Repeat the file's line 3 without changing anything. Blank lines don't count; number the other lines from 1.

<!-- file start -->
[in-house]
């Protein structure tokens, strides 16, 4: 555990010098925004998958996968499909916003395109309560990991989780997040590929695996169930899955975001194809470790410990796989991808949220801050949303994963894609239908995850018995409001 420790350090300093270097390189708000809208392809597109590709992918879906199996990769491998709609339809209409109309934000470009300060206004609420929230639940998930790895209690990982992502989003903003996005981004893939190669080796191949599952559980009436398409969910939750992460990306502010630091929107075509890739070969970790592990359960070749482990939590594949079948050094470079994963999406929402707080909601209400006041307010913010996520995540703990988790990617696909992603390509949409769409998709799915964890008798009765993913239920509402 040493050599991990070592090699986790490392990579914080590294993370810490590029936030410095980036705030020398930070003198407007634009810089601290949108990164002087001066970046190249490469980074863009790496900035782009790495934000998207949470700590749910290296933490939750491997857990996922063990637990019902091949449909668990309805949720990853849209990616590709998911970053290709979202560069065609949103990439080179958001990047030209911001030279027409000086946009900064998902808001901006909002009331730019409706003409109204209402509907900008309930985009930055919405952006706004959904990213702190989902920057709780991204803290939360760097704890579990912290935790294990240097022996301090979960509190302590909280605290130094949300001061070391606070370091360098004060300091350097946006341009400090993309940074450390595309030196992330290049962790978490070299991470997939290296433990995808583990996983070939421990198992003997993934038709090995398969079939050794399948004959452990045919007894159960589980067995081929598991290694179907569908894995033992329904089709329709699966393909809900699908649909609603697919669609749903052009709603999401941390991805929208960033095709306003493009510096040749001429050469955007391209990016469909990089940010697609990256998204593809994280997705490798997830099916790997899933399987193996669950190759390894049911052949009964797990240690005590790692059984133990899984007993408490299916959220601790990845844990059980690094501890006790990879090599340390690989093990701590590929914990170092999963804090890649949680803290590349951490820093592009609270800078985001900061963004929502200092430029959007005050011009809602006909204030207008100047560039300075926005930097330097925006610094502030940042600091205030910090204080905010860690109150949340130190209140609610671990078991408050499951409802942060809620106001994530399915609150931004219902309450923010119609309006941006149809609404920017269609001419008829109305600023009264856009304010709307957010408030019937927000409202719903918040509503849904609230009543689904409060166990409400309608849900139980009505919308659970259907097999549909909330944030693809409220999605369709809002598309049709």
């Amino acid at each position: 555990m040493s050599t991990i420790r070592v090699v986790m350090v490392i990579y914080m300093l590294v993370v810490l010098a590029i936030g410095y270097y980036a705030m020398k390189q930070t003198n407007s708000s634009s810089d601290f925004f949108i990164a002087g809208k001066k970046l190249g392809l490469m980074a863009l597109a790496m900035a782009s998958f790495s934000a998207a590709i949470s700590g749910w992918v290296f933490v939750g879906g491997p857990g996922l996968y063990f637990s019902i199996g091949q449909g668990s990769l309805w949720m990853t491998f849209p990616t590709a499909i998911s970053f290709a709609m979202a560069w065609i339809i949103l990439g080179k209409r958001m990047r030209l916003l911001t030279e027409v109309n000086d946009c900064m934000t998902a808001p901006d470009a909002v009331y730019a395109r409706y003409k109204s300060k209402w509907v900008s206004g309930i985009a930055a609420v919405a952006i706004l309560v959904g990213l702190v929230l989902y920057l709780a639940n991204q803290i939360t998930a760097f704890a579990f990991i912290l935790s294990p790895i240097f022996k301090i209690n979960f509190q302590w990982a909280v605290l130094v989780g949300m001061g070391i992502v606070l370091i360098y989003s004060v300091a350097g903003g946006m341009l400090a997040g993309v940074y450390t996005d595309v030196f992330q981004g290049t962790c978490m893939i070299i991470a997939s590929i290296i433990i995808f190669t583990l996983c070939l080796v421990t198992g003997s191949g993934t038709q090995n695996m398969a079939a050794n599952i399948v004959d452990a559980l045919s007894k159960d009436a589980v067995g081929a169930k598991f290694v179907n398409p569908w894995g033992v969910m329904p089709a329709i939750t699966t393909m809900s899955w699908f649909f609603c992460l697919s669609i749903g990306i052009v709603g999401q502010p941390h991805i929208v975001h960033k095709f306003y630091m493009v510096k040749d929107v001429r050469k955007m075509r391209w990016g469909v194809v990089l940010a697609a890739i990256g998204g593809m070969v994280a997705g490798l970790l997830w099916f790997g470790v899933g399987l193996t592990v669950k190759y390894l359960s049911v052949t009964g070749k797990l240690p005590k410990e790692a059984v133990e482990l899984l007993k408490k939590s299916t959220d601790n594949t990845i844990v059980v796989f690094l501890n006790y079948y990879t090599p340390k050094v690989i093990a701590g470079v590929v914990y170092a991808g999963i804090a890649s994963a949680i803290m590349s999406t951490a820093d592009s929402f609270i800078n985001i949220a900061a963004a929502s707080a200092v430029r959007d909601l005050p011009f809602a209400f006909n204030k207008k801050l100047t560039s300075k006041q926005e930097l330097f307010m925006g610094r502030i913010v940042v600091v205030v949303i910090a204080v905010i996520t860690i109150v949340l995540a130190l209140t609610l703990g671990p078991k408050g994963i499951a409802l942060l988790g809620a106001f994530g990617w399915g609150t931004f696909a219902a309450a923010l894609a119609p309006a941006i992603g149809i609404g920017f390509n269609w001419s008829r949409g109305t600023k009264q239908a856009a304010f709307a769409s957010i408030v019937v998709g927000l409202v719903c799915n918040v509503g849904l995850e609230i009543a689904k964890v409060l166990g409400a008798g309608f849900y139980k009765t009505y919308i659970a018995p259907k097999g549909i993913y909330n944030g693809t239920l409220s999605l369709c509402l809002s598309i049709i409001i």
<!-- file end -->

């Amino acid at each position: 555990m040493s050599t991990i420790r070592v090699v986790m350090v490392i990579y914080m300093l590294v993370v810490l010098a590029i936030g410095y270097y980036a705030m020398k390189q930070t003198n407007s708000s634009s810089d601290f925004f949108i990164a002087g809208k001066k970046l190249g392809l490469m980074a863009l597109a790496m900035a782009s998958f790495s934000a998207a590709i949470s700590g749910w992918v290296f933490v939750g879906g491997p857990g996922l996968y063990f637990s019902i199996g091949q449909g668990s990769l309805w949720m990853t491998f849209p990616t590709a499909i998911s970053f290709a709609m979202a560069w065609i339809i949103l990439g080179k209409r958001m990047r030209l916003l911001t030279e027409v109309n000086d946009c900064m934000t998902a808001p901006d470009a909002v009331y730019a395109r409706y003409k109204s300060k209402w509907v900008s206004g309930i985009a930055a609420v919405a952006i706004l309560v959904g990213l702190v929230l989902y920057l709780a639940n991204q803290i939360t998930a760097f704890a579990f990991i912290l935790s294990p790895i240097f022996k301090i209690n979960f509190q302590w990982a909280v605290l130094v989780g949300m001061g070391i992502v606070l370091i360098y989003s004060v300091a350097g903003g946006m341009l400090a997040g993309v940074y450390t996005d595309v030196f992330q981004g290049t962790c978490m893939i070299i991470a997939s590929i290296i433990i995808f190669t583990l996983c070939l080796v421990t198992g003997s191949g993934t038709q090995n695996m398969a079939a050794n599952i399948v004959d452990a559980l045919s007894k159960d009436a589980v067995g081929a169930k598991f290694v179907n398409p569908w894995g033992v969910m329904p089709a329709i939750t699966t393909m809900s899955w699908f649909f609603c992460l697919s669609i749903g990306i052009v709603g999401q502010p941390h991805i929208v975001h960033k095709f306003y630091m493009v510096k040749d929107v001429r050469k955007m075509r391209w990016g469909v194809v990089l940010a697609a890739i990256g998204g593809m070969v994280a997705g490798l970790l997830w099916f790997g470790v899933g399987l193996t592990v669950k190759y390894l359960s049911v052949t009964g070749k797990l240690p005590k410990e790692a059984v133990e482990l899984l007993k408490k939590s299916t959220d601790n594949t990845i844990v059980v796989f690094l501890n006790y079948y990879t090599p340390k050094v690989i093990a701590g470079v590929v914990y170092a991808g999963i804090a890649s994963a949680i803290m590349s999406t951490a820093d592009s929402f609270i800078n985001i949220a900061a963004a929502s707080a200092v430029r959007d909601l005050p011009f809602a209400f006909n204030k207008k801050l100047t560039s300075k006041q926005e930097l330097f307010m925006g610094r502030i913010v940042v600091v205030v949303i910090a204080v905010i996520t860690i109150v949340l995540a130190l209140t609610l703990g671990p078991k408050g994963i499951a409802l942060l988790g809620a106001f994530g990617w399915g609150t931004f696909a219902a309450a923010l894609a119609p309006a941006i992603g149809i609404g920017f390509n269609w001419s008829r949409g109305t600023k009264q239908a856009a304010f709307a769409s957010i408030v019937v998709g927000l409202v719903c799915n918040v509503g849904l995850e609230i009543a689904k964890v409060l166990g409400a008798g309608f849900y139980k009765t009505y919308i659970a018995p259907k097999g549909i993913y909330n944030g693809t239920l409220s999605l369709c509402l809002s598309i049709i409001i």